Honeywell receives radiation-hardening support contract for microelectronics.
Australia moves towards cellphone green light
There are signs that the regulatory tide is beginning to turn in favour of onboard cellphone. While the US Hang-Up Bill languishes in the toils of Congressional process, the Australian Government has moved to allow airborne mobile phone usage.
The Australian Communications and Media Authority (ACMA) is proposing an amendment to current national legislation in order to permit the full commercial use of the picocell technology that forms the basis of the systems offered by AeroMobile and OnAir.
“Australia led the world when Qantas trialled AeroMobile’s inflight GSM service last year,” said ACMA chairman Chris Chapman. “There is growing recognition by regulators worldwide that these services can be deployed without interference to existing telecommunications.”
If the amendment goes through – the Australian public have until November 17 to comment – ACMA will move to develop the necessary licensing arrangements.
While the Australian are evidently convinced that onboard cellphone poses no physical threat to the safety of the aircraft, the Americans still have the air-rage bee buzzing in their bonnets. Not content with seeing a pro-mobile proposal from the Federal Communications Commission shot down two years ago by a fusillade of lobbying, two Congressmen earlier this year tabled the Hang-Up Bill, seeking to bar voice calling in perpetuity.
Introduced with much fanfare in April, the bill was nodded through the committee stage but now looks becalmed, having been “placed on the Union calendar” at the end of September. That means it must now wait its turn to go before the Senate and House of Representatives, something that’s not likely to happen soon, given the imminent Presidential election.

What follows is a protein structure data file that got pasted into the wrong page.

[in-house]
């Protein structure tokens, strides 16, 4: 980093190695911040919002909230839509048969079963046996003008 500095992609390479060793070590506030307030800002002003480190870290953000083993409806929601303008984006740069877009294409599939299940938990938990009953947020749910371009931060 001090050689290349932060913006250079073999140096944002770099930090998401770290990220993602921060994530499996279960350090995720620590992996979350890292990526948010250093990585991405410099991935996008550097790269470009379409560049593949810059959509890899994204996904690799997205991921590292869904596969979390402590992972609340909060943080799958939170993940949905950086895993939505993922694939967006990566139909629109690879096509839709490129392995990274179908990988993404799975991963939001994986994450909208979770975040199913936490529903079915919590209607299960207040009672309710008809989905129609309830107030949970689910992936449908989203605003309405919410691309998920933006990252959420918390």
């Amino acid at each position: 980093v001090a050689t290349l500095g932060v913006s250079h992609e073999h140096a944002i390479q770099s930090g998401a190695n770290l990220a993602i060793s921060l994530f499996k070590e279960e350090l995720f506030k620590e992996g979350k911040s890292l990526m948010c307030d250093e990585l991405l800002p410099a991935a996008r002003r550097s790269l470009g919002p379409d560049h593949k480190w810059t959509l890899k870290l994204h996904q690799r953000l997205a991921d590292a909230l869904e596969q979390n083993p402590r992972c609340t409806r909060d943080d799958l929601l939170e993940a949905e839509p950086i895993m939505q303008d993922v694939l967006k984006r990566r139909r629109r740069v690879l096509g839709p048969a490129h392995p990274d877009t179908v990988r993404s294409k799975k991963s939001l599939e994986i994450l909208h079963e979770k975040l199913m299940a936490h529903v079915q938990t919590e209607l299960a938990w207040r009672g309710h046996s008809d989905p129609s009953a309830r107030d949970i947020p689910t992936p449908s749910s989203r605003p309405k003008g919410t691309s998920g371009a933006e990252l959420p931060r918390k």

The bill was widely derided at September’s WAEA conference, where it was described as an “embarrassment” to the United States. Senior opinion on that occasion suggested that there was little possibility of its moving forward to the next stage of consideration until the new year. In the meantime, other national jurisdictions are making up their own minds, while a growing body of experience from trials and the six-month-old Emirates/AeroMobile full commercial service is showing that fears of cabin bedlam are groundless.
More from Defence Notes
Silent Sentinel will provide its Jaegar platforms with an advanced cold-starter kit for Sweden.
The US Air Force is facing up to more KC-46 tanker woes.
Much as UK Prime Minister Liz Truss wants to project strong British power on the global stage, investment in much-needed capabilities is jeopardised by the fragile economic situation.
Up to 100,000 additional AN/SSQ-53, 16,000 AN/SSQ-101 and 10,000 AN/SSQ-62 sonobuoys will be supplied to the USN.
The acquisition of Pearson Engineering by Israeli firm Rafael could see UK manufacturing of the Trophy active protection system for the Challenger 3 MBT — but how well does the deal sit with the UK government's defence industrial strategy?